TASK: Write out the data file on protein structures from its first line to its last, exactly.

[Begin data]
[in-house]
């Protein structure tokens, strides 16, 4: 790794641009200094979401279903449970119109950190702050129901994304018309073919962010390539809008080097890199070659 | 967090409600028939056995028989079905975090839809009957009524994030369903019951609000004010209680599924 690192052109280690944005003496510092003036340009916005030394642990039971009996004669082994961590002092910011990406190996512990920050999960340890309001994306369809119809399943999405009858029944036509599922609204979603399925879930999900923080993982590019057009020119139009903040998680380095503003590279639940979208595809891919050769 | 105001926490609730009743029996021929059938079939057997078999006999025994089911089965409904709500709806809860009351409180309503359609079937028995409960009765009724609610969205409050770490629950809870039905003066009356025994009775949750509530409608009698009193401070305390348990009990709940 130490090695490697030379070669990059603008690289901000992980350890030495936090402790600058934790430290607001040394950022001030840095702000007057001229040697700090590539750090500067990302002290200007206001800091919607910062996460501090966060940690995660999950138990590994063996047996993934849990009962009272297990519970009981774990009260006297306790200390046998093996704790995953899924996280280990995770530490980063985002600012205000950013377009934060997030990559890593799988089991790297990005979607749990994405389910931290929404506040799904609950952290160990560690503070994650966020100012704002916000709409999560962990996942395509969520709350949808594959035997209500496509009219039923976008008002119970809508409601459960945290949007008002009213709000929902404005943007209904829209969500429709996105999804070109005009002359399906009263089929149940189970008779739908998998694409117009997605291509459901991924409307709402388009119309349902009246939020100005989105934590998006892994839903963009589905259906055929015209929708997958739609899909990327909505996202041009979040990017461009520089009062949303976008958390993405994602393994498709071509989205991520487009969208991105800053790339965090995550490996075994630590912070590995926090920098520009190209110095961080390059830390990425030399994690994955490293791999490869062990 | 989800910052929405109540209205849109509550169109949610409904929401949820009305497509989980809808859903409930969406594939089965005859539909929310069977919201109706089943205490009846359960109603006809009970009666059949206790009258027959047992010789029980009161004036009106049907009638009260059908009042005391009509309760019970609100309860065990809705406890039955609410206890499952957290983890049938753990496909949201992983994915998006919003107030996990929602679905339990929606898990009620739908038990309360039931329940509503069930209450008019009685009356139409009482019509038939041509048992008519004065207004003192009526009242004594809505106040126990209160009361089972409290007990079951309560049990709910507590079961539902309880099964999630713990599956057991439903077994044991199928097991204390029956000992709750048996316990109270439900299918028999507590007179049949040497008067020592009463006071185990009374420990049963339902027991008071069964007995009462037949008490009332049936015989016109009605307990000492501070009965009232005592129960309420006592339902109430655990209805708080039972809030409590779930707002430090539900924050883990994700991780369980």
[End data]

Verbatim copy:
[in-house]
């Protein structure tokens, strides 16, 4: 790794641009200094979401279903449970119109950190702050129901994304018309073919962010390539809008080097890199070659 | 967090409600028939056995028989079905975090839809009957009524994030369903019951609000004010209680599924 690192052109280690944005003496510092003036340009916005030394642990039971009996004669082994961590002092910011990406190996512990920050999960340890309001994306369809119809399943999405009858029944036509599922609204979603399925879930999900923080993982590019057009020119139009903040998680380095503003590279639940979208595809891919050769 | 105001926490609730009743029996021929059938079939057997078999006999025994089911089965409904709500709806809860009351409180309503359609079937028995409960009765009724609610969205409050770490629950809870039905003066009356025994009775949750509530409608009698009193401070305390348990009990709940 130490090695490697030379070669990059603008690289901000992980350890030495936090402790600058934790430290607001040394950022001030840095702000007057001229040697700090590539750090500067990302002290200007206001800091919607910062996460501090966060940690995660999950138990590994063996047996993934849990009962009272297990519970009981774990009260006297306790200390046998093996704790995953899924996280280990995770530490980063985002600012205000950013377009934060997030990559890593799988089991790297990005979607749990994405389910931290929404506040799904609950952290160990560690503070994650966020100012704002916000709409999560962990996942395509969520709350949808594959035997209500496509009219039923976008008002119970809508409601459960945290949007008002009213709000929902404005943007209904829209969500429709996105999804070109005009002359399906009263089929149940189970008779739908998998694409117009997605291509459901991924409307709402388009119309349902009246939020100005989105934590998006892994839903963009589905259906055929015209929708997958739609899909990327909505996202041009979040990017461009520089009062949303976008958390993405994602393994498709071509989205991520487009969208991105800053790339965090995550490996075994630590912070590995926090920098520009190209110095961080390059830390990425030399994690994955490293791999490869062990 | 989800910052929405109540209205849109509550169109949610409904929401949820009305497509989980809808859903409930969406594939089965005859539909929310069977919201109706089943205490009846359960109603006809009970009666059949206790009258027959047992010789029980009161004036009106049907009638009260059908009042005391009509309760019970609100309860065990809705406890039955609410206890499952957290983890049938753990496909949201992983994915998006919003107030996990929602679905339990929606898990009620739908038990309360039931329940509503069930209450008019009685009356139409009482019509038939041509048992008519004065207004003192009526009242004594809505106040126990209160009361089972409290007990079951309560049990709910507590079961539902309880099964999630713990599956057991439903077994044991199928097991204390029956000992709750048996316990109270439900299918028999507590007179049949040497008067020592009463006071185990009374420990049963339902027991008071069964007995009462037949008490009332049936015989016109009605307990000492501070009965009232005592129960309420006592339902109430655990209805708080039972809030409590779930707002430090539900924050883990994700991780369980």